What Russell Simmons' Sexual Assault Allegations Say About "Good Guys"

Photo: Michael Loccisano/Getty Images.
Russell Simmons is the latest powerful man to be brought to heel under allegations of sexual assault. The business mogul who co-founded Def Jam Recordings, produced the Def Jam comedy and poetry sets, brought us the unforgettable Baby Phat clothing line, and created the RushCard is one of the most recognizable figures in hip-hop. Just as legendary as his brands and businesses is the entrepreneur's personal evolution. The older you are, the more versions of Russell Simmons you’ve seen. He was a music producer to Run-D.M.C., the pioneering hip-hop group that included his brother Joseph (Reverend Run) Simmons in the ‘80s. He produced films and movies in the ‘90s, establishing himself as a jack of all trades in entertainment. The early 2000s saw him transform into the Jay-Z-esque business mogul with his clothing line and other ventures. In the second half of the new millennium, Simmons is known for morphing, once again, into a clean-eating vegan committed to spiritual enlightenment and holistic living — exactly what you would expect from someone who, as of 2011, had amassed a fortune of $350 million. And it is this version of Simmons that seems most at odds with the two sexual assault allegations levied against him this week.
Earlier this month actress Keri Claussen Khalighi claimed that Simmons forcibly removed her clothes and forced her to perform oral sex in 1991. Then on Thursday, writer Jenny Lumet said that after pursuing her for years, he locked her inside of a car, took her back to his apartment and had sex with her without consent. In a statement, Simmons revealed that he is stepping down from his companies and committing himself to continued “personal growth, spiritual learning, and above all to listening.” Words like personal growth and spiritual learning are intended to suggest that Simmons is on a path heading even further away from the bad things he’s done in the past, not that he’s retiring with his fortune to do more of the same leisurely activities he has enjoyed in his free time. The statement is a call to still see Simmons as one of the good guys.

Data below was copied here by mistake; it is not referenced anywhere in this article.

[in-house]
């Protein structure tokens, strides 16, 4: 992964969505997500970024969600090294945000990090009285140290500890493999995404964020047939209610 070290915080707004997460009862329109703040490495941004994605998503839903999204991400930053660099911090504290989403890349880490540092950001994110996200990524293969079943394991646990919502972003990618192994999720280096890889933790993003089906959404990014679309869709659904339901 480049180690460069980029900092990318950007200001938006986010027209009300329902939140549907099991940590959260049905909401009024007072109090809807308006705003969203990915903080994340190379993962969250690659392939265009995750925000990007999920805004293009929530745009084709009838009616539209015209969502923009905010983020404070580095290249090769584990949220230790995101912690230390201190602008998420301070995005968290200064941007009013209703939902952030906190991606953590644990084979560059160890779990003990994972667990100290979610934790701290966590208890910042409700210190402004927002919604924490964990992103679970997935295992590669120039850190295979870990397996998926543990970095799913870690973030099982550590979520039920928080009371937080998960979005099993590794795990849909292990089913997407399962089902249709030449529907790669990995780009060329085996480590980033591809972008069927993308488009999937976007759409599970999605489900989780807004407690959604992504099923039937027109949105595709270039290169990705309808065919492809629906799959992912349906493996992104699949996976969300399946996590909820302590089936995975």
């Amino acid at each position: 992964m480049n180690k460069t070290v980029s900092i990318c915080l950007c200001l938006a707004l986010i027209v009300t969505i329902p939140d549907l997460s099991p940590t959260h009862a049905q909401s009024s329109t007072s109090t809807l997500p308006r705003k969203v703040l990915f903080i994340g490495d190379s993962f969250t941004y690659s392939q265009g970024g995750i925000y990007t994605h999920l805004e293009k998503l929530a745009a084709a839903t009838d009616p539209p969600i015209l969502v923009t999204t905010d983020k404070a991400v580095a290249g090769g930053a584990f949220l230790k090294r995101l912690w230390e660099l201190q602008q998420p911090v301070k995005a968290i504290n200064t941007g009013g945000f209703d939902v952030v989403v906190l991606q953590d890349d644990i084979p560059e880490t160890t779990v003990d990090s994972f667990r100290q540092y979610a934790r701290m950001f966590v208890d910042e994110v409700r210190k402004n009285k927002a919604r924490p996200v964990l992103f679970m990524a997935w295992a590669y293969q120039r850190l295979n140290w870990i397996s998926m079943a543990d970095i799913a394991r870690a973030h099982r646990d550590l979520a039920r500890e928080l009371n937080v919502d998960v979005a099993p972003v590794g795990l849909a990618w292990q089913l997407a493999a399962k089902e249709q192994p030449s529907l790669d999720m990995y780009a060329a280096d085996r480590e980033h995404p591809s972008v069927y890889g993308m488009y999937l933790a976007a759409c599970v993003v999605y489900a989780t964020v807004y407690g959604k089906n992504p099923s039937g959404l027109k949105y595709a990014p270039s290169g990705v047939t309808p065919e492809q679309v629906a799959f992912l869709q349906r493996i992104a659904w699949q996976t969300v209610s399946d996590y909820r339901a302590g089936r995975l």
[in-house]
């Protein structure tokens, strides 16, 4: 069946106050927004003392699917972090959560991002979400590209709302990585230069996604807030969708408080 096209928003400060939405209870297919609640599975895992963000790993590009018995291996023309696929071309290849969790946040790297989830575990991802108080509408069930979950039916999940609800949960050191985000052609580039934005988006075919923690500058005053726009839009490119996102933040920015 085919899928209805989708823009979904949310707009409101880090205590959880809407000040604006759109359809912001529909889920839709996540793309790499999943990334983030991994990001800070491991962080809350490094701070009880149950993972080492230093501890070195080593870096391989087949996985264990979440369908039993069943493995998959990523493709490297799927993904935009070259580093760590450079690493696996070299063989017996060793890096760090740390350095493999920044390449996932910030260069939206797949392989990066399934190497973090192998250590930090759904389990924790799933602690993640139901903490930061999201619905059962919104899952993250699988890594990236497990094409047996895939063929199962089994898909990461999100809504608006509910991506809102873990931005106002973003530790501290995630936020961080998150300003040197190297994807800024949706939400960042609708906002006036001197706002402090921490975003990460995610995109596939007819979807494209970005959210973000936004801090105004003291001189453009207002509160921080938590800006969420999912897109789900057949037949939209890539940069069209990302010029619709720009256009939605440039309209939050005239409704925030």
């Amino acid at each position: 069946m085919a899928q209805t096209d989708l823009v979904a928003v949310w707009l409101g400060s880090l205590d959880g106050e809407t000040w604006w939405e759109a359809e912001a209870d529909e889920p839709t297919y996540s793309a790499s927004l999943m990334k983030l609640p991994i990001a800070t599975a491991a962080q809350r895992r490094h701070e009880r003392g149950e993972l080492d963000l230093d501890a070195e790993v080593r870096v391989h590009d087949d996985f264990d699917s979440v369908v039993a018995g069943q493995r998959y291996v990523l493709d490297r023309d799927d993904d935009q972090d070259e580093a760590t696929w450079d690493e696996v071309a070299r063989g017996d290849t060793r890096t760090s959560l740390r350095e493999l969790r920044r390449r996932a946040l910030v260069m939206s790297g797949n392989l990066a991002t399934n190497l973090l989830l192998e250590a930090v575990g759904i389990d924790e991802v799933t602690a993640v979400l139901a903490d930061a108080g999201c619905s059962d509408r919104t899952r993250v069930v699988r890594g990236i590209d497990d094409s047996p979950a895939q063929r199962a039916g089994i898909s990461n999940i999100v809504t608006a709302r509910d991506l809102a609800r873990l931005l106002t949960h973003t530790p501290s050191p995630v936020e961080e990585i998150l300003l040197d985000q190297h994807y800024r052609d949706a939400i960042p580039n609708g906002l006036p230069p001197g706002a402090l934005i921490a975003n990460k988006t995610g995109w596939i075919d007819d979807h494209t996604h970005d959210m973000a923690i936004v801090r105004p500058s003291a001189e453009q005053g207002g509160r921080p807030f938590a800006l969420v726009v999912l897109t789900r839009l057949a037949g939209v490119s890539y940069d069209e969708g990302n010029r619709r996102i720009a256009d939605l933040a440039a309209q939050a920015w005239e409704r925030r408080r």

In a cultural commentary piece for The Atlantic, writer Spencer Kornhaber highlighted the fact that Simmon’s public “piety” is what motivated both Khalighi and Lumet to go public with their experiences. Kornhaber quoted Khalighi saying, “what I’ve experienced privately is not matching what they are saying publicly and hypocrisy to me is repugnant.” And according to the writer, the tone of Lumet’s essay in The Hollywood Reporter (where she shared her account with Simmons), was to “pierce Simmons’s high-minded PR.” Kornhaber referenced a part of one of Simmons’ books where he talks about relentlessly pursuing women he was attracted to until he “wore [them] down,”under the illusion of romance. In other words, despite Simmons’ own self-perceptions, people need to know that Simmons is not the good guy, after all.
While I applaud both of these women for coming forward and sharing their experiences in a climate that is only inclined to support or believe women sometimes, and appreciate the care that Kornhaber took to suggest a reclassification of Simmons, I wonder how this speaks to rape culture and toxic masculinity as a whole. In the same way that we’ve moved away from the myth of the rapist in the bushes, it’s worth examining how attempts to align men like Simmons’ character with their history or likelihood to commit sexual assault might be less important than focusing on their actions and faulty perceptions of what is acceptable behavior.
There was something in Simmons' statement about Lumet’s account that it worth revisiting. It included the language that, “her memory of that evening is very different from my own.” This position — in addition to the fact that Simmons sent her hundreds of balloons while trying to get her romantic attention for years — is a reminder that even our cultural connotations of "good guys" is rooted in patriarchal bullshit that places chivalry and entitlement over the feelings of fear, resistance, and intimidation that women may feel.
As infuriating and inadmissible as Simmons’ excuse may be, I know why he chose it. He is relying on the same tired myth that good guys don’t commit sexual assault, and bad guys do. There are certainly cases where bad men set out to intentionally prey upon women in ways that are violent and abusive. However, it’s equally paramount to remind men like Simmons, who have been socialized to think that their version of courting women is endearing, that they can be just as dangerous.

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